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17 minutes ago, rosebette said:

I think TARH takes the social justice aspect of the outlaw story more seriously, all those explicit scenes of peasants being abused and Robin's courting of Marian by showing her the oppression of the people.

Warners was always the Hollywood studio, certainly during the '30s, most concerned with social inequities, going back to Public Enemy and I Am A Fugitive. Captain Blood, aside from the adventurous aspect of its story line, is also about injustice and oppression. Robin Hood, Technicolor fantasy escapism that it may have been, was also continuing that studio tradition.

Better Late Than Never: ADVENTURES OF ROBIN HOOD (1938) ⋆ Film Goblin

"it's injustice I hate, not the Normans."

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12 hours ago, NipkowDisc said:

and Basil Rathbone was an excellent swordsman probably much, much better than either Errol Flynn or Tyrone Power.

I remember reading somewhere many moons ago that Rathbone was a British army fencing champ and would often instruct Flynn on techniques to help him look convincing in their film duels together.  He also did the same for Power.

But there's no real "vs" concerning the two movies.  Two completely different stories and characters.  Sure, there's the injustice and oppression angles,   But Zorro has a "secret identity" (Don Diego, a member of the same aristocracy his alter ego menaces and is a character created in a 1919 pulp fiction book, while Robin Hood is mostly upfront as to his identity and leads a band of "merry men" while Zorro worked alone.  And whether or not there was a "real" robin Hood is still being debated.   As for one movie being better than the other, well.......

That's purely subjective and depending on one's personal opinion.

Sepiatone

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2 hours ago, rosebette said:

  I think TARH takes the social justice aspect of the outlaw story more seriously, all those explicit scenes of peasants being abused and Robin's courting of Marian by showing her the oppression of the people.

I always wonder about that scene in which Robin takes Marian into a dark section of the woods to show her the poor people for whom he cares. "Bless you, Robin. We'll never forget you," one of them says, like a formerly whipped dog grateful he has now found a kind master.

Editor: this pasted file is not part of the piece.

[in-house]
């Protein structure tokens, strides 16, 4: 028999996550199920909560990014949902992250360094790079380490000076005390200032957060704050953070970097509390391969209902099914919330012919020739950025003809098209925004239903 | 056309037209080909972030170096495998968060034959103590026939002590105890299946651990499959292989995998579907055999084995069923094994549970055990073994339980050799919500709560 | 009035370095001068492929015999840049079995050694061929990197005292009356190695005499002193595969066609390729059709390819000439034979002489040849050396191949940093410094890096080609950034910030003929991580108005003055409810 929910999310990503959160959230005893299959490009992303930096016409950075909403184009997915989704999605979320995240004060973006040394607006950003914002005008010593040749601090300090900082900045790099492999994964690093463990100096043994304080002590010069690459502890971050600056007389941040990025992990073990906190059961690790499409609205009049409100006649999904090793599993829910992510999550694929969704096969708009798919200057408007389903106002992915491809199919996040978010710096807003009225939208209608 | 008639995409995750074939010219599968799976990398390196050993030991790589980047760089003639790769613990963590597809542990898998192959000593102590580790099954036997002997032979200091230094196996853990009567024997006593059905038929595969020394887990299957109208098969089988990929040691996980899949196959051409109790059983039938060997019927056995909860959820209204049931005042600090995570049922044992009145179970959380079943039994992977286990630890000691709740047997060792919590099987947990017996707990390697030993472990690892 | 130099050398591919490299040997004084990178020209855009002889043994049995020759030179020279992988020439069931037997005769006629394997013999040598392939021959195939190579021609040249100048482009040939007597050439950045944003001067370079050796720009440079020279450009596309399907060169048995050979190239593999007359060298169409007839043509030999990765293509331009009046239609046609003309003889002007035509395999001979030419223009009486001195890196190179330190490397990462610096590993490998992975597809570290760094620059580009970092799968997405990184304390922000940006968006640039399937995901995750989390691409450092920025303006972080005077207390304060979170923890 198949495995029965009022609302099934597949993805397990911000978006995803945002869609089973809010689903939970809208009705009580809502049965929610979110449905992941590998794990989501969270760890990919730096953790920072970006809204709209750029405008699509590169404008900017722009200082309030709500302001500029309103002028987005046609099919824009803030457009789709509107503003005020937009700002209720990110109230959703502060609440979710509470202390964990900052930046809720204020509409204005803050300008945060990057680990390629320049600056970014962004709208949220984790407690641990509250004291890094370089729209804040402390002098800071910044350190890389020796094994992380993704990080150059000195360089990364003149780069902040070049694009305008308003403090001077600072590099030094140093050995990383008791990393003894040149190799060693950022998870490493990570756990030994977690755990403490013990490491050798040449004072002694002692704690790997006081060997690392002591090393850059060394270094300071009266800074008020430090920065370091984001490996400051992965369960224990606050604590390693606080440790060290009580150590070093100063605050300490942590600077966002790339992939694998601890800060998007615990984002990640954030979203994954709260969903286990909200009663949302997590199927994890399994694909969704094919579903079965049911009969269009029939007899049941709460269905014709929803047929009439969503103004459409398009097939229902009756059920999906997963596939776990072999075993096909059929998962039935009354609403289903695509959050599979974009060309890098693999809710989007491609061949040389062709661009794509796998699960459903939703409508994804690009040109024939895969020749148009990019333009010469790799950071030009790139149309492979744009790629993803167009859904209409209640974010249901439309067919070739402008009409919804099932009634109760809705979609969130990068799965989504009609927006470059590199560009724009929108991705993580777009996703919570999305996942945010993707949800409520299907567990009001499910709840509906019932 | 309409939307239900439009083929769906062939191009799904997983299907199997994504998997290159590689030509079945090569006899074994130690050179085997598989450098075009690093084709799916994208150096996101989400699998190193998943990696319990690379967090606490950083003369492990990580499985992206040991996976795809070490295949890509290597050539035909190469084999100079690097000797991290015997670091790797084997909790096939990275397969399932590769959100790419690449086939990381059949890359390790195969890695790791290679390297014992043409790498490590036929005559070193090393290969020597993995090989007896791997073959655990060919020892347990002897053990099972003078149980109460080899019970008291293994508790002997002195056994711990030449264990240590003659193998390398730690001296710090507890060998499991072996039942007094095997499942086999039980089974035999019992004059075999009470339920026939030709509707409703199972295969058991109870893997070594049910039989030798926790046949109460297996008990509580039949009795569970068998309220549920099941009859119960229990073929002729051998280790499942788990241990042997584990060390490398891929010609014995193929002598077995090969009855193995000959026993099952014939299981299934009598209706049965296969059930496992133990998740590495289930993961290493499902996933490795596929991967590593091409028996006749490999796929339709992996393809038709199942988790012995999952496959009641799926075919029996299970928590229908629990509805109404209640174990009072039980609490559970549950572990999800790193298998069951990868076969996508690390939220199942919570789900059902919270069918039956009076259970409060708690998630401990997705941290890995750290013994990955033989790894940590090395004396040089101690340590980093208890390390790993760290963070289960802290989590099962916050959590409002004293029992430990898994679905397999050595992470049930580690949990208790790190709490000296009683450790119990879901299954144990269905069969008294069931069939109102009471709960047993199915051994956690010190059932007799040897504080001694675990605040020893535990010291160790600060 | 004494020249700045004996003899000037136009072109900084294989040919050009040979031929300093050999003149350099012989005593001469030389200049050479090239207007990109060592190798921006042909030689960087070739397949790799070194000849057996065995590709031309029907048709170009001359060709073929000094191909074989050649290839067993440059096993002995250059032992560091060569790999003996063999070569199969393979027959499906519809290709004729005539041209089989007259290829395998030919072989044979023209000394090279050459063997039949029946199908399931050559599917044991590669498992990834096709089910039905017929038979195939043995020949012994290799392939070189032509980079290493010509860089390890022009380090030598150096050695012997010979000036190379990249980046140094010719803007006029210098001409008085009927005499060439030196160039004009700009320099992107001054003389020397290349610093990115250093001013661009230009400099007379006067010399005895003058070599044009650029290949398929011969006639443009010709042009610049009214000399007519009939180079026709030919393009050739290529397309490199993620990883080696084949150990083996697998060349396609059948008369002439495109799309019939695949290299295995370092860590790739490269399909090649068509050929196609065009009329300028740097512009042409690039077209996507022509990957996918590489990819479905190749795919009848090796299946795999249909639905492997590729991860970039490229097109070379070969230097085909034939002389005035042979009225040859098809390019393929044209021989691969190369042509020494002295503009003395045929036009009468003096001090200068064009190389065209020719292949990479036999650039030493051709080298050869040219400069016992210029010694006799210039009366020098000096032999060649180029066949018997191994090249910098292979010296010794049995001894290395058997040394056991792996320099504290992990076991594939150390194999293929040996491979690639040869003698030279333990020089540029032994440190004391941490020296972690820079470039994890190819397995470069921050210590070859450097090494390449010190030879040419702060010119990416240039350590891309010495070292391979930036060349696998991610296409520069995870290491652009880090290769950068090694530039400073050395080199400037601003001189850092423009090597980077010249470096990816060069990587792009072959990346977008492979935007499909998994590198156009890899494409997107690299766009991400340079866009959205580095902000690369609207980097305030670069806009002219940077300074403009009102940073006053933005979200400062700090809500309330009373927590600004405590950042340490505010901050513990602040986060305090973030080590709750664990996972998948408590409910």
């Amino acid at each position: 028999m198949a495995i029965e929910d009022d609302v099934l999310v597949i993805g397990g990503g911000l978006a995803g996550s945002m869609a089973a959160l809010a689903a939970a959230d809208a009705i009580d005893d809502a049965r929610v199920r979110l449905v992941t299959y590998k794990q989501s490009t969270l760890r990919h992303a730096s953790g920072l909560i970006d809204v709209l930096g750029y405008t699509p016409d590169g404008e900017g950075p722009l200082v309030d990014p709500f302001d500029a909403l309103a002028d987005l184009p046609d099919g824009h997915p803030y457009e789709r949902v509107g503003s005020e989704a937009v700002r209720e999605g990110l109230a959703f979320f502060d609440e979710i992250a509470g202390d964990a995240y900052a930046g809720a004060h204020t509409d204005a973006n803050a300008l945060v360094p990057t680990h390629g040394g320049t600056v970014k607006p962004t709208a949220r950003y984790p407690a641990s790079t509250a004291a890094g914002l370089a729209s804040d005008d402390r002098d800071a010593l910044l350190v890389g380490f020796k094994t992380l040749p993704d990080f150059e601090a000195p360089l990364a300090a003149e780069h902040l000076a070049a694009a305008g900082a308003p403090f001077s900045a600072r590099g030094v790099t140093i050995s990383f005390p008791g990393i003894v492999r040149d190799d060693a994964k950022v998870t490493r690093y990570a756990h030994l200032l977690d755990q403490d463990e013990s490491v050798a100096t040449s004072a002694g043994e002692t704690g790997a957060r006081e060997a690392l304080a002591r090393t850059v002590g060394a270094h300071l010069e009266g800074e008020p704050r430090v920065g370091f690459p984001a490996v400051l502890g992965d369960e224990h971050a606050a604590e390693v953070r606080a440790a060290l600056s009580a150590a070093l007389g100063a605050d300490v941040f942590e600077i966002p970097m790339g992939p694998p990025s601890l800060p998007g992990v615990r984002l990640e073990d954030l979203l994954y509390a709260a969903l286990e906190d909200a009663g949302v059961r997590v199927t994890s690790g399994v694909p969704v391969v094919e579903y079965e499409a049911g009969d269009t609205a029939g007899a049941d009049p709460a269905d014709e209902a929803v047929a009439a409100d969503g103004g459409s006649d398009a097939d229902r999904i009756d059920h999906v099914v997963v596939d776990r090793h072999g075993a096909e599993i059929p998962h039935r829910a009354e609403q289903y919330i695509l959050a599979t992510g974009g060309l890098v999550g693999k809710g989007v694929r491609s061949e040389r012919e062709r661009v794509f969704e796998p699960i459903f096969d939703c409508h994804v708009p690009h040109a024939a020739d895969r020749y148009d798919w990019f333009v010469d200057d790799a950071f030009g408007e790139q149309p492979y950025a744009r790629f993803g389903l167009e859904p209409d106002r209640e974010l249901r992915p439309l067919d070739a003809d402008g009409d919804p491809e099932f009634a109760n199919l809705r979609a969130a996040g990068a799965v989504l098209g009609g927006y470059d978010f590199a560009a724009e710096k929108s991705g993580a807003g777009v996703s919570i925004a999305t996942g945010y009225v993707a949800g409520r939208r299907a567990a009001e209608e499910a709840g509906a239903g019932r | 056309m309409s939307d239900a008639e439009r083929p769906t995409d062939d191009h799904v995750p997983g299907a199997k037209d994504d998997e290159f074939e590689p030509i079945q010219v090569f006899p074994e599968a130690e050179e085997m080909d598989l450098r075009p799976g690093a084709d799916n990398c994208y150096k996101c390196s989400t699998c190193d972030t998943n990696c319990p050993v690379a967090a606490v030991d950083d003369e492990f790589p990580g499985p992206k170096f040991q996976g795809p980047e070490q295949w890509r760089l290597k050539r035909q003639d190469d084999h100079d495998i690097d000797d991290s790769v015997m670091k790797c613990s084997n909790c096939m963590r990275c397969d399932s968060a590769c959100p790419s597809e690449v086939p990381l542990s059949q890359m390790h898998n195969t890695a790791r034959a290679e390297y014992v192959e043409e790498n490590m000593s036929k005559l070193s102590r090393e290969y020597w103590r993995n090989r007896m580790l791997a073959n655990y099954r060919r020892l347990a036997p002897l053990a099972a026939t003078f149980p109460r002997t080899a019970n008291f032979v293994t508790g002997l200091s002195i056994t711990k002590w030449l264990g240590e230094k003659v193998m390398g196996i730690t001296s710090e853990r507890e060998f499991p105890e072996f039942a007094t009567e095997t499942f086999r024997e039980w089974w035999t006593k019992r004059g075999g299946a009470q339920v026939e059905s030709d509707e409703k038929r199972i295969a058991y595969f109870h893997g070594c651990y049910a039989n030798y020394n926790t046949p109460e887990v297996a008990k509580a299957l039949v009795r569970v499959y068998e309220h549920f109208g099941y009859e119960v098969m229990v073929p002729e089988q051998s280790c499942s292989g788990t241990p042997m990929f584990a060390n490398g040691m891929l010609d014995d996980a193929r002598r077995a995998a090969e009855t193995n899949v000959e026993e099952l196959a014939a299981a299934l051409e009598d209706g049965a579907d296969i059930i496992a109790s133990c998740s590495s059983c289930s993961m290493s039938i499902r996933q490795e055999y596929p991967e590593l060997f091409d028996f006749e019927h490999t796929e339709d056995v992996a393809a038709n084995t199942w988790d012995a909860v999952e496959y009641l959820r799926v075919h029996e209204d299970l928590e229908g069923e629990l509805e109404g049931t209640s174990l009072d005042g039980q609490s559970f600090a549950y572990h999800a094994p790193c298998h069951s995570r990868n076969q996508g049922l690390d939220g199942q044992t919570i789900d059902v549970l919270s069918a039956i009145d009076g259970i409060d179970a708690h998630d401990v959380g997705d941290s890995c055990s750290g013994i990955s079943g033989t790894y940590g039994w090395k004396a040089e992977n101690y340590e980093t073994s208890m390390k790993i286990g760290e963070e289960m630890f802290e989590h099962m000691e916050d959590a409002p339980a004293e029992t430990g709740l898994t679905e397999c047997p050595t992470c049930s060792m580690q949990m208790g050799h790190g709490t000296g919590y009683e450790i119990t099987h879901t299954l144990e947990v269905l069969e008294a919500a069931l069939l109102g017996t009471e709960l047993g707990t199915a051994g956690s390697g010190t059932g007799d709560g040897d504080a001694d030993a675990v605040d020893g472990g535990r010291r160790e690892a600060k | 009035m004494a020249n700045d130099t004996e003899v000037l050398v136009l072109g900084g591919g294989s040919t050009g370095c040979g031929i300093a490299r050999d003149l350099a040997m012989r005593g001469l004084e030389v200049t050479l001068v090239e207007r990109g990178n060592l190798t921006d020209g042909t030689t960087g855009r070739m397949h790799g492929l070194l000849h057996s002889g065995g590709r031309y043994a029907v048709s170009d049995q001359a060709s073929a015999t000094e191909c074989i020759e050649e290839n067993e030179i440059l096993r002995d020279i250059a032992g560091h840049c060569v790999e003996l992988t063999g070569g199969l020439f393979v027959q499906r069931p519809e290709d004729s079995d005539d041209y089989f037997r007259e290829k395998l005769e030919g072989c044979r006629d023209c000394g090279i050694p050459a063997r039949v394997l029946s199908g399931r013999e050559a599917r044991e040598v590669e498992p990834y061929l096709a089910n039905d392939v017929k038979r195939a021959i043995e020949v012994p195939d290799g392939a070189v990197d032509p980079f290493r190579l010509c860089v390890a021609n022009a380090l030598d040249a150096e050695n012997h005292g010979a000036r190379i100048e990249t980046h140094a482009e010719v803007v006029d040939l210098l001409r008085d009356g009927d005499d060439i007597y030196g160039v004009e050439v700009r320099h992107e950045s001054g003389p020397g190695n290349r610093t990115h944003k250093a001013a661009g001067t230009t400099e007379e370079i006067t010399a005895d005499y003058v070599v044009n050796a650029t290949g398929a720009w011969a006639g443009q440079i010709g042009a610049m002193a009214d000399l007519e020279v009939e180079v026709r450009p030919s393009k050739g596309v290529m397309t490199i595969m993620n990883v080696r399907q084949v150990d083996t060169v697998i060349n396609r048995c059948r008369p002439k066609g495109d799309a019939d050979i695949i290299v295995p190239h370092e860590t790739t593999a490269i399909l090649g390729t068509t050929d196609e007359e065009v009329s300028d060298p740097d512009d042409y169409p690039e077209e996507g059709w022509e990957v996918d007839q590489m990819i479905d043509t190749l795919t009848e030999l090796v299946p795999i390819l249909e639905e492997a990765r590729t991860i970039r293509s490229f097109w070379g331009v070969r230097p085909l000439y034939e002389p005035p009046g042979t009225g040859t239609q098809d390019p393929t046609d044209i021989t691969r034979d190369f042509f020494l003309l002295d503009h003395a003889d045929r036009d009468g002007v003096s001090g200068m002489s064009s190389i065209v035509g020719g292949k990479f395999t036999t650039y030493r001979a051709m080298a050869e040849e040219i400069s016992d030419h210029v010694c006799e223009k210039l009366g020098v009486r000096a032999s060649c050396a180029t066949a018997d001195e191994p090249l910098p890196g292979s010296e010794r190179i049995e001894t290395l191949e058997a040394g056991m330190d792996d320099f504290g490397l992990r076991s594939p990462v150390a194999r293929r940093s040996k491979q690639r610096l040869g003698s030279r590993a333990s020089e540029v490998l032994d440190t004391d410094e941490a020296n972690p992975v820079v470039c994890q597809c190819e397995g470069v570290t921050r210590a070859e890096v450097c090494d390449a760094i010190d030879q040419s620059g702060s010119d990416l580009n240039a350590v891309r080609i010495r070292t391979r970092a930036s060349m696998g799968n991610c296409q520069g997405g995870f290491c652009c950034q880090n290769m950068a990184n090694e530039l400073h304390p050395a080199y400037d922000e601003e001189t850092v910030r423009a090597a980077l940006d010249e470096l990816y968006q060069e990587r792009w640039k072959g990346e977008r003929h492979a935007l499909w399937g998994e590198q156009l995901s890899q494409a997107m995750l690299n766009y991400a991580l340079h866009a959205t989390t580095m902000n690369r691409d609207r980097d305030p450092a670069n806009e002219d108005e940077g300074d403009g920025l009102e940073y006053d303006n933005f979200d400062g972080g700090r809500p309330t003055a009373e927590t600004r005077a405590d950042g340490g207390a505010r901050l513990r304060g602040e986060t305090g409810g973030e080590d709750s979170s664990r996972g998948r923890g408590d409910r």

So if Robin is so concerned about the poor how come they're not invited to the feast in the forest which is happening a short distance away? You know, with all that mutton and ale and dancing and Friar Tuck laughing. Why are the poor stuck in a dark and quiet spot of the woods? Why aren't they invited to join in with all the merriment? They look like they could use a laugh.

The Adventures of Robin Hood (1938) | The Film Spectrum

"Hardly an inspiring sight for such pretty eyes as yours, I'm sure."

Maybe that's the answer. Robin is a decent sort who hates injustice and is ready to risk his life to assist the poor and disadvantaged. But he's also a former nobleman and land owner, Sir Robin of Locksley, and socially mixing with the poor doesn't appear to be on his list of things to do.

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25 minutes ago, TomJH said:

So if Robin is so concerned about the poor how come they're not invited to the feast in the forest which is happening a short distance away? You know, with all that mutton and ale and dancing and Friar Tuck laughing. Why are the poor stuck in a dark and quiet spot of the woods? Why aren't they invited to join in with all the merriment? They look like they could use a laugh.

Robin didn't wish to expose these poor everyday citizens to Guy and the Sherriff and  his men since they could later round them up and torture\kill them. 

I.e. these folks were not part of Robin's group of fighting men.

    

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I don’t think anyone thought either Power or Flynn were on the same level as Rathbone. However Basil was quoted as saying that power was far superior to Flynn. Interesting as Flynn as known to be an excellent athlete

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6 hours ago, TomJH said:

So if Robin is so concerned about the poor how come they're not invited to the feast in the forest which is happening a short distance away? You know, with all that mutton and ale and dancing and Friar Tuck laughing. Why are the poor stuck in a dark and quiet spot of the woods? Why aren't they invited to join in with all the merriment? 

 

 

They probably didn't have their vaccination cards.

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6 hours ago, jamesjazzguitar said:

Robin didn't wish to expose these poor everyday citizens to Guy and the Sherriff and  his men since they could later round them up and torture\kill them. 

I.e. these folks were not part of Robin's group of fighting men.